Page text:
Your fancy marketing dashboard is useless without unified marketing data
Marketing dashboards are wonderful things. Particularly colorful and flashy ones make marketers feel like F-16 fighter pilots or nuclear power station technicians: powerful, in control, at the center of it all. Imagine the feeling: all that data at your fingertips … along with a (false) sense of security.
Yup. We said it.
False sense of security.
Because unless you’ve invested the time and energy to unify your marketing data and bring it all together to be properly analyzed, you’re only working with a quarter, or half, or two-thirds of the picture. You have a reports dashboard that might look awesome but is incomplete.
That can be helpful … but it certainly isn’t optimal.
And, as we’ll see, it can also be highly dangerous.
In a world of exploding data, a marketing dashboard is great
Look, we get it. A great marketing dashboard is a wonderful thing.
The exploding data in the world of a modern digital marketer is challenging and difficult, and analytics dashboards can help, bigtime. I mean, in just a few years we’re going to have 6 billion mobile subscribers. Four and a half billion of us already access the web. Global shipments of smart wearables will be at 200 million next year. Google, Facebook, and Baidu are selling almost 100 million smart speakers a year, and we haven’t even talked about new things like augmented reality and virtual reality that are on the cusp of going mainstream.
And don’t forget social marketing.
In 2012 there was just one platform that connected over a billion people. Today there are six with more than a billion users: YouTube, WeChat, Facebook, Messenger, WhatsApp, and Instagram. (In fact, it’s seven if you count iMessage.)
Tiktok is almost there too, with 800 million downloads globally.
And that doesn’t even count LinkedIn — which is also closing in on a billion users. Or Snapchat, Twitter (resurgent and more important than ever), and Reddit, QQ, Viber, Pinterest, and Qzone, each of which have hundreds of millions of users. The good news for marketers is that each of these is an aggregation point for potential customers. The bad news: each has its own methodologies for marketing, interfaces for advertising, and different tactics that work (or don’t work) for connecting with potential customers.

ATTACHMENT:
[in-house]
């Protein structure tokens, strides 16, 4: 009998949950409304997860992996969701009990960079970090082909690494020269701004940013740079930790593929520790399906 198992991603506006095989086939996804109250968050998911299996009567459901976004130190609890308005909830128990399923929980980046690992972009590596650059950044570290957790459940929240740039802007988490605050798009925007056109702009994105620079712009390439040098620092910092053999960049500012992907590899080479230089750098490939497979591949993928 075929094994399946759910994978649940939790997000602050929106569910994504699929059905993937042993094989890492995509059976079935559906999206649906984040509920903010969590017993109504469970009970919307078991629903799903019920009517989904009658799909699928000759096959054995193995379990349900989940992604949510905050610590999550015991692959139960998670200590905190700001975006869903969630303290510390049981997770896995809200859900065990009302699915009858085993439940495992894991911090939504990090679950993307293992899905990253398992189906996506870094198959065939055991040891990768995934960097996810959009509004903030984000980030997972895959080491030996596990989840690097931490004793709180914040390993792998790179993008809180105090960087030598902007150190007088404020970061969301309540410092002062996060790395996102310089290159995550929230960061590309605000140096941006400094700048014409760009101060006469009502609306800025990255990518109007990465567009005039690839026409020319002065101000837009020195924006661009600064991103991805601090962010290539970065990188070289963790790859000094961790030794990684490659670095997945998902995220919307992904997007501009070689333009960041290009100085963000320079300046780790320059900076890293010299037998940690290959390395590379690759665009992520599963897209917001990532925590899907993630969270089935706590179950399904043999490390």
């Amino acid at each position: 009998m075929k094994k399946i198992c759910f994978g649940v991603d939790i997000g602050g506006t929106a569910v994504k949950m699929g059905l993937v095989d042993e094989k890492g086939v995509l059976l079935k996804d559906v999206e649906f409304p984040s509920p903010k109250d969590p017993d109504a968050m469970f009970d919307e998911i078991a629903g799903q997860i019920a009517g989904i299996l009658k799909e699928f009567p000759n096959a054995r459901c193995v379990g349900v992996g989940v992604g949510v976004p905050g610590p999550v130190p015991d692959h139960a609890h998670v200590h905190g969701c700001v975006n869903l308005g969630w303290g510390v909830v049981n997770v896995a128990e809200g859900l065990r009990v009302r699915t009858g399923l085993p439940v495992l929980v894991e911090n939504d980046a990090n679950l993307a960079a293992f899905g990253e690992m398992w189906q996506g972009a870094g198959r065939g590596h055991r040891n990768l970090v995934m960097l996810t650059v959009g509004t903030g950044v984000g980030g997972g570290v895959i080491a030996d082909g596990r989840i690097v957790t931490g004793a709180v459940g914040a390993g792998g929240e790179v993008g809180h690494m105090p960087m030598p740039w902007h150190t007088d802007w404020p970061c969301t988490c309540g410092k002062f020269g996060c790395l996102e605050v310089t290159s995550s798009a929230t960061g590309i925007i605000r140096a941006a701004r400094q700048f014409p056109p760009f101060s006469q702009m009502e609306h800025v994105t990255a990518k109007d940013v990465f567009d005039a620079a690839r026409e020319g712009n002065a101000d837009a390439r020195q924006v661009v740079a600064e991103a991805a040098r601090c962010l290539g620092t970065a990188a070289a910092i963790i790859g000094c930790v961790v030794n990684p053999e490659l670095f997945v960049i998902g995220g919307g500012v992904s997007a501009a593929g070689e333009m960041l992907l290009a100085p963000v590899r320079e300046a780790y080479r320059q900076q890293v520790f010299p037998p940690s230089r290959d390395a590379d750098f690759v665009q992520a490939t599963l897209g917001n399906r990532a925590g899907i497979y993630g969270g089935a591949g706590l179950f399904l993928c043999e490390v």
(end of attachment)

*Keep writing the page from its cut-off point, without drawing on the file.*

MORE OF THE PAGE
So modern marketers have it tough. And they need something to simplify their worlds.
Marketing tools are also exploding
It’s even tougher when you consider the tool explosion.
While many of these are analytics solutions for marketing reports, or offer a digital marketing dashboard, there are now almost 7,000 marketing technology companies in an astonishing 48 categories available, according to Scott Brinker, the Chief MarTech.
That number is up from under a thousand just five years ago.
All of these new tools are capturing marketing data: organic marketing data such as social signals, mobile app usage, web traffic, email opens, and more. And that organic data is joining paid marketing signals such as impressions, engagements, and conversions, and it’s part of what needs to have visibility in your dashboard analytics
In addition, new marketing technology tools are increasingly capturing location data from mobile devices and biometric data from wearable devices. Many of them also enrich first-party data with third-party demographic, habit, and consumer data.
Add it all up and it’s no easy task to be a digital marketer today.
So an analytics dashboard makes sense
In fact, it’s a complete necessity. You have too many platforms, too many channels, too many marketing reports. Bringing them together helps.
When you’re building or buying your marketing dashboard, make sure that you’re unifying your marketing data as well. And, preferentially, first.
Start by unifying your data
Unifying marketing data starts with data governance. No, it’s not nearly as exciting or sexy as a marketing dashboard, and it may not even visibly impact your marketing reports, but without governance, you’re hooped. Campaign names, creative names, link structures: they all matter when you want to measure results effectively. Keeping them consistent enables you to compare apples to apples and oranges to oranges later on in your dashboard analytics.
You also need a data ingestion plan.